We’ve seen it before — pitchers with superlative stuff who were frustratingly erratic until something just clicked.
With James Paxton, it always seemed to be about unfulfilled potential, fueled by tantalizing glimpses of greatness amid maddening injuries that stymied him.
He never quite was able to step full-bore into the mantle of a front-line ace. There’s no question he always had the stuff for it, yet impatience was growing for Paxton to fulfill that destiny — before it became a curse.
But now we are seeing Paxton develop into a star right in front of our eyes, a No. 1 starter in full bloom. For the Mariners, hungry for someone to lead the way now that Felix Hernandez has receded from the role, it’s a thing of beauty.
First came the 16-strikeout effort over seven shutout innings in Paxton’s last start against the A’s, in which his stuff was absolutely dominating. Only a pitch count that crept into troubling territory kept Paxton from approaching truly epic numbers.
And then, on Tuesday, came the piece de resistance: a no-hitter against the Blue Jays in Toronto that was as economical as it was overpowering; Paxton’s 99-pitch gem made it just the 15th of 299 MLB no-nos in history to come in under 100 pitches.
You can sense Paxton figuring it out, processing the algebra of how to harness a fastball that reached 100 mph with the adrenaline of the ninth inning. You can see the confidence growing with each outing, the inherent belief that he is the baddest guy in the stadium until proven otherwise.
We’ve seen it before, pitchers with superlative stuff who were frustratingly erratic until something just clicked.
Sandy Koufax’s career was progressing aimlessly until he famously had a conversation during a 1961 exhibition game with his catcher, Norm Sherry, who urged Koufax to take something off his fastball to ensure better control. He tried it, and it was the key that unlocked the door to a legendary career.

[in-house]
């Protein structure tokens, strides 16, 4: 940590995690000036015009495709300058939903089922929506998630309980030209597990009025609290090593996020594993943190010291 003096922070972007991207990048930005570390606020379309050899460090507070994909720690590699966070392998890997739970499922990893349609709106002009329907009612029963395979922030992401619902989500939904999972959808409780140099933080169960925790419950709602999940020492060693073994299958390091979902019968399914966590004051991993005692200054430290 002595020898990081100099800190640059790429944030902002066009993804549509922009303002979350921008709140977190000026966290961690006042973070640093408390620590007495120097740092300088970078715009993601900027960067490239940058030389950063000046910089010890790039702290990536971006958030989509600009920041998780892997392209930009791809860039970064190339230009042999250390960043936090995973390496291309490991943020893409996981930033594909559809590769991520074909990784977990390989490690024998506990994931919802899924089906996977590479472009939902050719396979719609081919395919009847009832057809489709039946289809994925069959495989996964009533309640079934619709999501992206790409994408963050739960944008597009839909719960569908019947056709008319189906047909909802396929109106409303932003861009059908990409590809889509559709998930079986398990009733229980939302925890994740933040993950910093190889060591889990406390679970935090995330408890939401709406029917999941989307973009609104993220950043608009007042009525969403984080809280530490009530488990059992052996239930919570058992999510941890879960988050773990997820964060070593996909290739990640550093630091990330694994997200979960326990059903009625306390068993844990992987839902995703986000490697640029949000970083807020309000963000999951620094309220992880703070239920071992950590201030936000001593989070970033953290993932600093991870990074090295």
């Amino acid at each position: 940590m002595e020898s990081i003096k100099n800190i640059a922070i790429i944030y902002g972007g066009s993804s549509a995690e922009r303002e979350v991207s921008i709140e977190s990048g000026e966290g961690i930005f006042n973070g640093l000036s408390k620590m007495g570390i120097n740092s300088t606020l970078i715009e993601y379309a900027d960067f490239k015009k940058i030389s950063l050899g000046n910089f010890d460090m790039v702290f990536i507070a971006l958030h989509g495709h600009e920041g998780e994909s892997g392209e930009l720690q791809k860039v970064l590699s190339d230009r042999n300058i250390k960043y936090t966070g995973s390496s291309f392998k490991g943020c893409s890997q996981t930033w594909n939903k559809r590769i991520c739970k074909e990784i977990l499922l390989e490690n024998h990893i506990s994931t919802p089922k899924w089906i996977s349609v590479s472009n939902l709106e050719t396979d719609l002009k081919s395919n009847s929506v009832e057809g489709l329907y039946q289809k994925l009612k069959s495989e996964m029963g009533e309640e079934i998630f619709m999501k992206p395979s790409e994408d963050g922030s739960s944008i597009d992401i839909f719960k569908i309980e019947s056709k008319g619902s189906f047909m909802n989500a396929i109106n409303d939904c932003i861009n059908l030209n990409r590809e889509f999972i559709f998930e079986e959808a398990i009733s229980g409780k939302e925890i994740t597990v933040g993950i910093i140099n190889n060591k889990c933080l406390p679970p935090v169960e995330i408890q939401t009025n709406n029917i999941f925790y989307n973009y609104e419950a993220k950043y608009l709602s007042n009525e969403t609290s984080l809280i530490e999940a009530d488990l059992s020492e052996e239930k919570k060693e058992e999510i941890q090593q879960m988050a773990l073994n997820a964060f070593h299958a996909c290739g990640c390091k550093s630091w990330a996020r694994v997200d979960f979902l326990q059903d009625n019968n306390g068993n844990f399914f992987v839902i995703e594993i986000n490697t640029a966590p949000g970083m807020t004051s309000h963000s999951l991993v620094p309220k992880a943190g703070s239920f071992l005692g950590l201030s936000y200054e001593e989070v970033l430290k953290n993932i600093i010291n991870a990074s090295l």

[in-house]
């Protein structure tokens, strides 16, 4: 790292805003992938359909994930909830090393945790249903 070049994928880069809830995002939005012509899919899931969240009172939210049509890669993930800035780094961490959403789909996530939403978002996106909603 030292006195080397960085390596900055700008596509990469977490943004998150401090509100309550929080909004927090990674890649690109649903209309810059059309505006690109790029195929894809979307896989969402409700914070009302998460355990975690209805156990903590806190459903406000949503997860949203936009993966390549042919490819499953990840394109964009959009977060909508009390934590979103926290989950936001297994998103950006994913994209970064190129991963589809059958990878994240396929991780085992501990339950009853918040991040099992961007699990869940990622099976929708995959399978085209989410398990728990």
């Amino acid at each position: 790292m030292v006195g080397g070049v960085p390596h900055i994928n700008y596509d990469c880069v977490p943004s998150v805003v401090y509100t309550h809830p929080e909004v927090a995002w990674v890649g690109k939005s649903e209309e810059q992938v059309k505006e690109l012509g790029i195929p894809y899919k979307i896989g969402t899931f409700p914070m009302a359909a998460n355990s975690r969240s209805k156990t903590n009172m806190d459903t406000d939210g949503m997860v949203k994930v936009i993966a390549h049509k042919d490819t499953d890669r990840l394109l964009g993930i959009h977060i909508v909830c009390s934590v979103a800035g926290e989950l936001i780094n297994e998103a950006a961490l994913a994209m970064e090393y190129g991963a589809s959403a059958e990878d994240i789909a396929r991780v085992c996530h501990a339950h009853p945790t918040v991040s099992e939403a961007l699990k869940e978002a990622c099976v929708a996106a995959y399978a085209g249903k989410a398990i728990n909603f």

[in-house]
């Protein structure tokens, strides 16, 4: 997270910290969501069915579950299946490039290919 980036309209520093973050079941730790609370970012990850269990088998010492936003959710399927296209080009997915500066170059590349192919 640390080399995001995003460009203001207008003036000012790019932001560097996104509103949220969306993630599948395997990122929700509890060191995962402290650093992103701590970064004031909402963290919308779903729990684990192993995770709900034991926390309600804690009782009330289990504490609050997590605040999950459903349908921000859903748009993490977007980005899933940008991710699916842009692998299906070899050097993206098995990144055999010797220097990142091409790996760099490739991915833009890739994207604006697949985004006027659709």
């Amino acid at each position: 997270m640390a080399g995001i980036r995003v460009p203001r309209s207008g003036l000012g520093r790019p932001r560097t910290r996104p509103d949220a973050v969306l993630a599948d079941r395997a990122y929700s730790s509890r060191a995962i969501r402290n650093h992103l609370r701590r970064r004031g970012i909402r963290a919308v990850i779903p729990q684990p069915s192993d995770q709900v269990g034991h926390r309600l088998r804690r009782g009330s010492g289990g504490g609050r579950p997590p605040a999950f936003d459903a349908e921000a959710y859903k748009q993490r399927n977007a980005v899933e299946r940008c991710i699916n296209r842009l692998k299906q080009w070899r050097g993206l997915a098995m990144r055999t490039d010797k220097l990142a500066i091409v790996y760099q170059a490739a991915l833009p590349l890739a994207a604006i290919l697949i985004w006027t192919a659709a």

Randy Johnson just as famously credits a conversation with Nolan Ryan in 1992 with helping him wrap his brain around what it took to succeed in the majors.
That’s not to say that Paxton is ready to follow those fellow lefties to the Hall of Fame. That’s not to say he had an epiphany, a eureka moment, that explains those last 16 innings. That’s not even to say that there won’t be more frustration to come this season, and beyond — of course there will be.
But it sure appears as if some sort of threshold has been crossed with Paxton, a mental and physical barrier conquered. And what more emphatic fashion to make that statement than with a no-hitter. And one with more panache than most: a Canadian doing it in his homeland, against the team that originally drafted him, and doing it in the first complete game of his career.
There always seems to be a signature defensive play in every no-hitter, and this one was undisputed: Kyle Seager’s diving backhand stab of Kevin Pillar’s smash down the third-base line with two outs in the seventh inning. All across the Puget Sound and beyond, fans watching on TV sighed in dismay with the realization that the no-hitter surely had been broken. But Seager somehow snared the ball, and somehow scrambled to his feet to unleash a blind throw that nipped the speedy Pillar.
It was Seager’s DeWayne Wise moment, a reference to the ninth-inning leaping catch by the White Sox outfielder that preserved Mark Buehrle’s perfect game in 2009.
At that point, it seemed fated that Paxton would complete the masterpiece.
More thrills were to come in the eighth, when the first two outs — a drive left fielder Ben Gamel ran down, and a ball that handcuffed center fielder Dee Gordon as he lost it in the lights — were agonizing.
But Paxton was still throwing smoke in the ninth, and the only real scare came on the last out by Josh Donaldson — a former MVP and still a tough out. It was a hard-hit grounder that fortunately for Paxton and the Mariners was right at Seager, who easily made the play.
And thus commenced the wild celebration that Paxton had most definitely earned. But rather than being the peak of his career, I have the feeling it might just be the jumping-off point to the sustained greatness that has always lurked within James Paxton.